Ethiopia’s most colorful holiday of the year.
I’m fully aware that I don’t blend in. I might be wearing the traditional netela — a gauzy cotton white scarf with a splash of color and pattern along the ends. But at almost 5 feet 10 inches with pale hair, pale eyes and pale skin, I’m fooling no one. I am clearly a ferenji, a foreigner, joining hundreds of other foreigners and thousands of Ethiopians to celebrate the religious festival of Timket in the city of Gondar.
This lively, three-day observance is a study in contrasts: deep solemnity of faith intermixed with exuberance; the stark white of ceremonial dress dotted by flashes of color; ancient ritual captured on smartphones and tablets.
Timket traces its roots back to biblical times. In the early days of Judaism, a sacred box overlaid with gold was kept in the most holy place in the Jewish temple. Known as the Ark of the Covenant, it represented the coming Messiah.
Fast forward to the first millennium, when Jesus of Nazareth was hailed by many as that long-awaited Messiah. His earthly ministry was marked by baptism in the Jordan River. Ever since, Ethiopian Orthodox churches have treasured and closely guarded their own model of the Ark of the Covenant, called a tabot. The tabot only leaves the church during Timket, when it’s carried with great pomp to a nearby pool or river and immersed, along with many of the Christian faithful, in commemoration of Jesus’ baptism.
I’ve traveled to Ethiopia to join in that great pomp.
Timket is celebrated every January throughout the country. But many consider Gondar to host the best experience: Its 17th-century pool, surrounding one of the city’s many historical palaces, holds just the right amount of drama and history.
In Gondar, the three-day affair starts (as it will later end) with smaller ceremonies at eight different churches. Then, eight colorful parades of choirs and priests — accompanied by Gondar’s entire population, it seems — begin blending like a river’s tributaries until they meet at the piazza. Their final destination is Fasiladas’ Bath, about 2 kilometers away.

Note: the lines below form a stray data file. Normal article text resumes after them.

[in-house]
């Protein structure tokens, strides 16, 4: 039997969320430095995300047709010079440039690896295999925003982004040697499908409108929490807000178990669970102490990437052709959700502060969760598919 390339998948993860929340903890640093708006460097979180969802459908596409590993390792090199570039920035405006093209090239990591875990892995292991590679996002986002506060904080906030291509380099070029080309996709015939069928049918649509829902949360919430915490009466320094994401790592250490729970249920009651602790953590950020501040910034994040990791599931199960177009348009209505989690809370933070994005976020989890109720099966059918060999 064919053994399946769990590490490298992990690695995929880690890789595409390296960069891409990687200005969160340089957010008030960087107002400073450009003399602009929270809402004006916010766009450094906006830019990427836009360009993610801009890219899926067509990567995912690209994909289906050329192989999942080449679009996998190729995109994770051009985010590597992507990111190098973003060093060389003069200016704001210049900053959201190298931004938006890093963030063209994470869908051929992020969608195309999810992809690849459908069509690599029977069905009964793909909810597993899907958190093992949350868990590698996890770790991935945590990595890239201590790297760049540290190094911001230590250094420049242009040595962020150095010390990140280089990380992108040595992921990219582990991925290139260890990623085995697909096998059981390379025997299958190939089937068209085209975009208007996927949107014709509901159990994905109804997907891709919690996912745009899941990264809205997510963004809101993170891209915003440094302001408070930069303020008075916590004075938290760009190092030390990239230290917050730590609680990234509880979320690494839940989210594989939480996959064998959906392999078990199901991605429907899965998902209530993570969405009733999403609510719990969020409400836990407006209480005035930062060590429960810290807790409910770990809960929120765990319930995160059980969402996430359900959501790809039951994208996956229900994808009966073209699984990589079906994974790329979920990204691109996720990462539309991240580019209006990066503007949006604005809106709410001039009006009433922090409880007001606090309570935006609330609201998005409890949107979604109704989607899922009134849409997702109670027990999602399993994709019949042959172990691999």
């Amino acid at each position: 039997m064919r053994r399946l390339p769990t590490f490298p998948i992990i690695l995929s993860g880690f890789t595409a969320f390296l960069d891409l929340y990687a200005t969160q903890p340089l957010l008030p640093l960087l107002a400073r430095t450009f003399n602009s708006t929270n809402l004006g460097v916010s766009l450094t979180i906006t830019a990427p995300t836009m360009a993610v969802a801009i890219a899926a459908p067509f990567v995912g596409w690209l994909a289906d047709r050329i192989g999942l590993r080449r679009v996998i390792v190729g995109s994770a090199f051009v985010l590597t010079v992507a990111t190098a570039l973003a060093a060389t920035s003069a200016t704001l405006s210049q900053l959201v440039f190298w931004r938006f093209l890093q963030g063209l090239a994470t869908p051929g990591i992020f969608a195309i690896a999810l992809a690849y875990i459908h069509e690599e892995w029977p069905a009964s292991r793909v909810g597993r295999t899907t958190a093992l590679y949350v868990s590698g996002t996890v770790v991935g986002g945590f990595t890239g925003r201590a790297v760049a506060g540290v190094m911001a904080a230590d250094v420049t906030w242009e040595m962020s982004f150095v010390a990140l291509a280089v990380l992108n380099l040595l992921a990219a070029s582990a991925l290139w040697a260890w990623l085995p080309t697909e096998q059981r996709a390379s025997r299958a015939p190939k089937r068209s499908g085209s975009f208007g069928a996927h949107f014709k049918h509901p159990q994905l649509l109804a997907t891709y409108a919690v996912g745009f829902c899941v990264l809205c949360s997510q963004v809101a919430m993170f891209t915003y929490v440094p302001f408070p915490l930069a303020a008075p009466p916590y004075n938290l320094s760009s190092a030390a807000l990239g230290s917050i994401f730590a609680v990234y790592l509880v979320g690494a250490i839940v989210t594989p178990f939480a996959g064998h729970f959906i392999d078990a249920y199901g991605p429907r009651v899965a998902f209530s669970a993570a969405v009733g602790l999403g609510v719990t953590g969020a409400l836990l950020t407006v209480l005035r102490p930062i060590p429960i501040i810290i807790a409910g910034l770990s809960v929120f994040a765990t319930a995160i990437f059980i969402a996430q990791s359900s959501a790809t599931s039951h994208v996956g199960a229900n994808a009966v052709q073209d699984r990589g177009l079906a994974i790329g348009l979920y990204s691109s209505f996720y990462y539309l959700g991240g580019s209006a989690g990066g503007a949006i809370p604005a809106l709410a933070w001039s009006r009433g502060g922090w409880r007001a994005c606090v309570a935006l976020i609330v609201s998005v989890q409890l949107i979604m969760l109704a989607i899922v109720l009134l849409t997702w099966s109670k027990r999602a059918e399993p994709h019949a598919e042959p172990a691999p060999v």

The procession looks more like a noisy, undulating party, with thousands of people pressed shoulder to shoulder for miles. But it’s a slow party. To the crowded conditions, add the holy, ceremonial laying-down of rugs upon which the priests will step as they carry the tabots.
Each church’s high priest is swathed in colorful robes, with the tabot concealed in more layers of fabric high atop his head. He’s surrounded by other richly clothed priests, all protected from the beating sun by spectacularly embroidered umbrellas. As this huddle moves forward a few steps, young men roll up the rug recently trodden and prepare to dash with it to the front of the procession, to lay it down again. Tag teams of rug-rollers hustle back-and-forth endlessly under a bright sun.
In contrast to the priests’ vestments, most Ethiopians are draped in various layers of white, with threads of color as accent. Those who are clad in multihued holiday finery are mere spots of bright relief in the sea of clean white that spreads before us.
Caught in the chaos
My Japanese traveling companion and I are quickly swept up into the happy chaos that completely fills the street. Satoko speaks just enough Amharic to translate some of the singing and conversation that bubbles around us. She’s wearing a new netela, too, and we receive repeated appreciative glances and approving murmurs from the throngs pressing up against us.
I’m struck by the intricacy of the hairstyles, the generous spontaneity of the smiles and the level of energy. The joy that surrounds us reflects the optimism of the holiday itself — the beginning of all that Jesus would do for mankind during his time on earth.